How stray currents can harm rotating machinery

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Stray currents manifest in rotating machinery as a result of specific abnormalities in machines related to flux imbalance, residual magnetism, electrostatic build-up and induced voltages. Discharges of these voltages in components can be very harmful and sometimes catastrophic. Typical damage include pit marks, spark tracks, frosting and electric erosion in components such as bearings, seals and gearteeth.

This article contains excerpts from the paper, "Stray currents and their damaging effects on rotating machinery" by Dian J. Hanekom, a rotating equipment specialist with more than 30 years of experience, at the 2018 Turbomachinery & Pump Symposium.

Stray voltages are a consequence of electrical potential between two objects that ideally should not have any voltage difference between them. These voltages can discharge as Stray Currents. Stray currents manifest themselves in rotating machinery as a result of specific abnormalities related to flux imbalance; residual magnetism in parts; electrostatic build-up in machines; and induced voltages in electrical motors.

The field levels due to residual magnetism in machinery occurs not from design, but from manufacturing techniques (magnetic beds), inspection techniques (MPI inspections) or external influences like welding or lightning strikes. Gauss levels are seen to reach levels from 2 to 100. These levels can increase in machines during operation where the magnetic material provides a closed path and the air gap is reduced.

Frosting forms a uniform, continuous, satin-like surface, similar to sandblasting or shot-peened surface. It looks very much like a piece of frosted or etched glass, hence the term “frosting” or “sparketching”. This kind of damage can be found on radial and thrust pads.

Spark tracks could be very fine, 50-125μm deep. They may look as if they have been drawn with a sharp needle. Sometimes they could be as much as 3mm wide. Tracks vary in length, typically 3mm to several centimetres long.Tracks may also zigzag like lightning strikes. Shining melted surface can be found at the bottom of the track.

Electro-discharge-machining (EDM), also called “current etching”, or “sparketching”, or “sparkcoining” refers to noticeable hard metal removal by the spark erosion process. An example is shaft frosting.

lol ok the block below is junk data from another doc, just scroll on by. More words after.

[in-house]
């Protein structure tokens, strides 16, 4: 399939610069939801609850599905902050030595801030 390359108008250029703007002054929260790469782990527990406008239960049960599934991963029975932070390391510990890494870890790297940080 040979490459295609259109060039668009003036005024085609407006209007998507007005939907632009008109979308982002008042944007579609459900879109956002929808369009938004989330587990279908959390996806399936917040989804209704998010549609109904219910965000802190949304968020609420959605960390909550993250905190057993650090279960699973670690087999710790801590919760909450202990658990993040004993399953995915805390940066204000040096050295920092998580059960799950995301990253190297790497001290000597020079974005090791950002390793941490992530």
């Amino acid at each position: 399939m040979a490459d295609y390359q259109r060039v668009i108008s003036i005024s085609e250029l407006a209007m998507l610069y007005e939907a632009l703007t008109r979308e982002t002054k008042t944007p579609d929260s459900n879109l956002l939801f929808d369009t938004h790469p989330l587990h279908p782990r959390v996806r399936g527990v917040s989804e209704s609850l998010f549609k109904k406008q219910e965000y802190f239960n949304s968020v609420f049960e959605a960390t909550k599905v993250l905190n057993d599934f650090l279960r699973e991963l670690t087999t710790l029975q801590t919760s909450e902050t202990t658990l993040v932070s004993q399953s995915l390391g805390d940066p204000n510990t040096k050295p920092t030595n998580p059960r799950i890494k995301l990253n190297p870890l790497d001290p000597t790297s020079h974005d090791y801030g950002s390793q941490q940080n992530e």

An example of EDM is the erosion of floating carbon ring seals, both between carbon and shaft and carbon and carrierring. Stray currents may form a closed loop between the seal, shaft and bearing housing, which can result in welding marks.


Burned spots, welding, and arcing of contacting parts occur at contact areas, for example at the back of pivot points of thrust or tilting pad shoes resulting in electric erosion and oil varnishing. Also, look for connecting parts on the shaft, example inner- and outer ring of timing gears, coupling gears and thrust collar sleeves.

It is important to note that these current loops cannot be grounded since they are short-circuited within themselves. This makes careful de-magnetization of stator and rotor components imperative.

Electromagnetic Activity Testing is conducted by recording the magnetic flux circulating in the machine using an electromagnetic microphone held at the split-line of casings and bearings. When the flux circulates within the housing the tiny gap in the split offers reluctance to the magnetic field and distorts the field. This forces the magnetic field to exit the metal path and rejoins after the split. An audible humming sound is recorded

Shaft Voltage measurements work on the principle that a handheld earth brush is put on the shaft with a wooden stick while the machine is running. The voltage is then recorded using an oscilloscope.

Gauss levels of components can be measured and evaluated in accordance with established industry best practices.This method is quantitative,but the operator needs to disassemble the complete machine (driver and driven) and measure the gauss levels of each component individually.

Remedies: Demagnetization is imperative for new parts and machines with existing magnetism problems. This can be achieved by wrapping a coil around the component and using fullwave DC demagnetization techniques to reverse the magnetic fields.

Earth Brush Installation is essential for machines that have already developed a problem.The location of earth brushes is dependent on the layout of the machine, bearing type, coupling type, train length and accessibility